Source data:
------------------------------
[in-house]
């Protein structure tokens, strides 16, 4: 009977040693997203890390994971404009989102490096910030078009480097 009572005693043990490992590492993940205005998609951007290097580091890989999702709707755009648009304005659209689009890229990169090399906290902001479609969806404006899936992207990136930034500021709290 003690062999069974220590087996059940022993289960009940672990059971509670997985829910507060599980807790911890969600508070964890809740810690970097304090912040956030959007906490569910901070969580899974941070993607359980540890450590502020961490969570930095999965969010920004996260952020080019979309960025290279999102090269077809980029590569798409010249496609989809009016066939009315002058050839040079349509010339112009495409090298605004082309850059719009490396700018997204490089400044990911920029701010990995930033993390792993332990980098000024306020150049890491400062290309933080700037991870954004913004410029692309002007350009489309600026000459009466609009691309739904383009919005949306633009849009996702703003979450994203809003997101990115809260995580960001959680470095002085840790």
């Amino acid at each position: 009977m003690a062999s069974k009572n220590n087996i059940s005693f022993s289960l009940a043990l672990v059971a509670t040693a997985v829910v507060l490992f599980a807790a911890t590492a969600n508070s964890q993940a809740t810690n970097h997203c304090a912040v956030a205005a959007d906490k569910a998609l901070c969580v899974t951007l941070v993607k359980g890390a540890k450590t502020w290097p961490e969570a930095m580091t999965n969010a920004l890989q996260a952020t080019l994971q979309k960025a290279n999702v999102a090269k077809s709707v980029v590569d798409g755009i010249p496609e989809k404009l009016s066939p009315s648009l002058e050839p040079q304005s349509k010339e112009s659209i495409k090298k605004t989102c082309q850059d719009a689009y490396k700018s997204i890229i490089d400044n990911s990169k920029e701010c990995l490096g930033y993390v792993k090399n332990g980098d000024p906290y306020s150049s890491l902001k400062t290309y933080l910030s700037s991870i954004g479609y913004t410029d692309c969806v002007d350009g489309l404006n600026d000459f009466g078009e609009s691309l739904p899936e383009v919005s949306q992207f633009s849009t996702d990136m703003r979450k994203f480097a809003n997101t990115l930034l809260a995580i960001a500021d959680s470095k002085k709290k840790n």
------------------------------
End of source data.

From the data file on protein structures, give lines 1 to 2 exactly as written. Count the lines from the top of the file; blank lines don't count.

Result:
[in-house]
């Protein structure tokens, strides 16, 4: 009977040693997203890390994971404009989102490096910030078009480097 009572005693043990490992590492993940205005998609951007290097580091890989999702709707755009648009304005659209689009890229990169090399906290902001479609969806404006899936992207990136930034500021709290 003690062999069974220590087996059940022993289960009940672990059971509670997985829910507060599980807790911890969600508070964890809740810690970097304090912040956030959007906490569910901070969580899974941070993607359980540890450590502020961490969570930095999965969010920004996260952020080019979309960025290279999102090269077809980029590569798409010249496609989809009016066939009315002058050839040079349509010339112009495409090298605004082309850059719009490396700018997204490089400044990911920029701010990995930033993390792993332990980098000024306020150049890491400062290309933080700037991870954004913004410029692309002007350009489309600026000459009466609009691309739904383009919005949306633009849009996702703003979450994203809003997101990115809260995580960001959680470095002085840790």